Taking Action Against Nursing Home Abuse
In response to reports of abuse and neglect in American nursing homes, Congress passed the Federal Nursing Home Reform Act which includes standards of care for all nursing homes. Under this law, nursing homes "must provide services and activities to attain or maintain the highest practicable physical, mental and psychosocial well-being of each resident in accordance with a written plan of care." In order to participate in Medicare and Medicaid, nursing homes must comply with this federal law and fulfill the following requirements:
- Have sufficient nursing staff
- Conduct an initial comprehensive assessment of each resident’s functional capacity
- Develop a comprehensive care plan for every resident
- Provide the necessary services to maintain good nutrition, grooming and personal hygiene if the resident is unable to carry out these daily living activities
- Ensure residents receive proper care and assistive devices to maintain their vision and hearing
- Prevent the deterioration of a resident’s ability to bathe, dress, groom, use the restroom, eat, communicate and ambulate
- Provide appropriate treatment and services to incontinent residents to restore as much bladder function as possible
- Ensure residents do not develop bedsores, and if they do, provide the necessary treatment and services to promote healing, prevent infection and prevent new sores from developing
- Ensure that residents get adequate nutrition
- Provide residents with sufficient fluids to prevent dehydration
- Ensure residents have enough supervision and assistive devices to prevent accidents
- Ensure that residents are not subjected to significant medical errors
- Give residents the right to choose activities, schedules and health care
- Promote the residents’ quality of life
- Maintain the dignity and respect of each resident
- Provide the pharmaceutical services that the residents need
- Maintain accurate, complete and accessible records on each resident
- Ensure that the nursing home administration uses the facility’s resources effectively and efficiently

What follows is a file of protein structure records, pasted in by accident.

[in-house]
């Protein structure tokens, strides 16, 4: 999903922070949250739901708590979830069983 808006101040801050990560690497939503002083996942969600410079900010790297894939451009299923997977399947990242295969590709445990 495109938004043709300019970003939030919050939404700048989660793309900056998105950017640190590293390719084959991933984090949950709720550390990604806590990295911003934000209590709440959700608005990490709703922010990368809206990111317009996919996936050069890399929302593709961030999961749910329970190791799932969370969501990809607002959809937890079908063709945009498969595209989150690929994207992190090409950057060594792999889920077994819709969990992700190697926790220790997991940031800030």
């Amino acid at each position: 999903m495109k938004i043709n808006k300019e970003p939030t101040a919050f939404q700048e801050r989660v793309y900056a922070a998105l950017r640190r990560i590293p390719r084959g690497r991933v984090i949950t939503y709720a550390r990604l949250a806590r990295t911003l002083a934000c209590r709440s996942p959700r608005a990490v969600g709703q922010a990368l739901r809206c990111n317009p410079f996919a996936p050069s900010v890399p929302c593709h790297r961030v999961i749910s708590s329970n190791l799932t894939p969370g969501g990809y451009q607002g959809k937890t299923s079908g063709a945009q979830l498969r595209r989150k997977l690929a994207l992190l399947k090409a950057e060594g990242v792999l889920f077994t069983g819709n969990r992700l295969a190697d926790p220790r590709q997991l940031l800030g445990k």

Statistics show that the elderly are the least likely group to report abuse. The reasons are as varied as the seniors themselves. In some cases, elderly residents of nursing homes are unable to communicate with a relative about the abuse because of mental or physical impairments. Shame or a feeling of helplessness keeps other victims silent. Others are afraid of retaliation from nursing home staff if they report abuse or neglect. Finally, some seniors fear having nowhere else to go, and therefore accept abuse and neglect as unavoidable.
Whatever the reasons for the silence, this issue needs to be corrected. It is up to everyone to protect the elderly from this kind of treatment. The state and federal governments have taken notice of the problem and are implementing more oversight of long term care facilities. Family members, as well, must be aware of the problem and do their part by thoroughly vetting facilities, being involved in their loved one’s care plan, visiting often and looking for signs of abuse.
Finally, family members must be willing to step in and report a problem when they see or suspect abuse or negligence happening. Furthermore you must take steps to remove your relative from a potentially dangerous situation and contact an experienced attorney who can help you protect your loved one and get them the help they need and compensation for any injuries suffered.
Many nursing homes cut corners because the residents they are mistreating are scared to speak up about the neglectful and abusive treatment. Even when this treatment is reported, many nursing home administrators fail to act. We have seen all too often what nursing home negligence can lead to: wrongful death, falls, injuries, bedsores, urinary tract infections, medication errors, abuse and neglect. When this occurs you should be ready to consider suing the facility.
Choosing to sue a nursing home can be a difficult decision, but there are some times when it is the best option for your family. Knowing that you are not alone, and that people in Illinois have had remarkable success in pursuing claims against long-term care homes, may help. In fact, it has been reported that the majority of all cases filed since 2004 have resulted in victims and their families receiving compensation from nursing facilities for injuries suffered. The following are some common reasons why you might pursue a claim against a nursing home facility:
- You suspect or have determined that abuse occurred.
- You have complained about the situation to the administration, but they have done nothing about it.
- The abuse continues to occur or is escalating.
- Your loved one has been injured as a result of abuse or neglect.
- Your loved one has passed away because of abuse or neglect.
- A nursing home representative has defrauded your loved one of money or other assets
- A lawsuit can result in compensation for the harm suffered.
- A lawsuit may prevent future cases of abuse or neglect from happening—either to your loved one or someone else’s.
Nursing home patients may pursue a claim if they were injured or made ill because of abuse or neglect suffered while at a long-term care facility. If the patient is incapacitated and cannot pursue his or her own claim, the patient’s representative may do it for them. In still other cases, a spouse or child may be able to make a wrongful death claim on behalf of their relative who has passed away as a result of elder abuse at a nursing home.